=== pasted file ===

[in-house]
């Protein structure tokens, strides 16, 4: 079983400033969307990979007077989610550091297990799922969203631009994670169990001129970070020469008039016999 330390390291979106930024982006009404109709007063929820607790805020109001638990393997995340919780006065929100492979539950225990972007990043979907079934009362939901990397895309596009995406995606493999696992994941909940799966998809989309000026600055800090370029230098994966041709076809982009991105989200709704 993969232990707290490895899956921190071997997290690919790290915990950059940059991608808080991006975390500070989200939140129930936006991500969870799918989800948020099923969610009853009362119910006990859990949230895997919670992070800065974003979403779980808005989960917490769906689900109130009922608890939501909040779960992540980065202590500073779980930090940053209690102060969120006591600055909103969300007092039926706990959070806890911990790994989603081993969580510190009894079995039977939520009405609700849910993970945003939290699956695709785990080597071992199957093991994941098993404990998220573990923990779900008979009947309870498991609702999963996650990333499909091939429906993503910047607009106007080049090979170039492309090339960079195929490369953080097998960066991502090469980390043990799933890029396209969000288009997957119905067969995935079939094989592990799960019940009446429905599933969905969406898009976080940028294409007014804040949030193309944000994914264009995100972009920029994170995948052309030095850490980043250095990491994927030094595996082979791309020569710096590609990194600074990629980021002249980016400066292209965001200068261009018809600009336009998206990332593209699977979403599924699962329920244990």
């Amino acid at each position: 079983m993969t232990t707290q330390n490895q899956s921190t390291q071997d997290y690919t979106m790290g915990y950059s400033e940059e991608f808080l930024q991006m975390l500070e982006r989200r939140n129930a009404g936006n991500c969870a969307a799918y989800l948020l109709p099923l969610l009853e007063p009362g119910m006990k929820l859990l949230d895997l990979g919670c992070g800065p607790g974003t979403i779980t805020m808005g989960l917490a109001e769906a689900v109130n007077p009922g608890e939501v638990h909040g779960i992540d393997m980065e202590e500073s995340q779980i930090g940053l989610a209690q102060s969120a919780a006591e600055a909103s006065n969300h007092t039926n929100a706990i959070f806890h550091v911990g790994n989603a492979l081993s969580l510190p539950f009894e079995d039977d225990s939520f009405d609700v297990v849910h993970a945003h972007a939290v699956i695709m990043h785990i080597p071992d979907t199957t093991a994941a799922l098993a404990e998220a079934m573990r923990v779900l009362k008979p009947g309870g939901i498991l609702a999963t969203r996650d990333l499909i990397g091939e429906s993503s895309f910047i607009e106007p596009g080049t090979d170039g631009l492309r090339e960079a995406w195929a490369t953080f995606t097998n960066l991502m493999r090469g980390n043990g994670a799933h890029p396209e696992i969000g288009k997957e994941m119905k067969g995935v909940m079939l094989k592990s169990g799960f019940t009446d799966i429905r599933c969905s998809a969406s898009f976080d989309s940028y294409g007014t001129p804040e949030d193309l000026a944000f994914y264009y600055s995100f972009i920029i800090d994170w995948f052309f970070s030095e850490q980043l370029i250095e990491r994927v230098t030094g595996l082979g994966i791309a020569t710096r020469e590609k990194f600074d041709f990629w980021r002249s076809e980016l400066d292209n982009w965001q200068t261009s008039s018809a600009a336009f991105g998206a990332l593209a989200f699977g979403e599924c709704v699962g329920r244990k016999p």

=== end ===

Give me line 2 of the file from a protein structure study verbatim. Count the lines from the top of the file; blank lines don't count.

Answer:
């Protein structure tokens, strides 16, 4: 079983400033969307990979007077989610550091297990799922969203631009994670169990001129970070020469008039016999 330390390291979106930024982006009404109709007063929820607790805020109001638990393997995340919780006065929100492979539950225990972007990043979907079934009362939901990397895309596009995406995606493999696992994941909940799966998809989309000026600055800090370029230098994966041709076809982009991105989200709704 993969232990707290490895899956921190071997997290690919790290915990950059940059991608808080991006975390500070989200939140129930936006991500969870799918989800948020099923969610009853009362119910006990859990949230895997919670992070800065974003979403779980808005989960917490769906689900109130009922608890939501909040779960992540980065202590500073779980930090940053209690102060969120006591600055909103969300007092039926706990959070806890911990790994989603081993969580510190009894079995039977939520009405609700849910993970945003939290699956695709785990080597071992199957093991994941098993404990998220573990923990779900008979009947309870498991609702999963996650990333499909091939429906993503910047607009106007080049090979170039492309090339960079195929490369953080097998960066991502090469980390043990799933890029396209969000288009997957119905067969995935079939094989592990799960019940009446429905599933969905969406898009976080940028294409007014804040949030193309944000994914264009995100972009920029994170995948052309030095850490980043250095990491994927030094595996082979791309020569710096590609990194600074990629980021002249980016400066292209965001200068261009018809600009336009998206990332593209699977979403599924699962329920244990």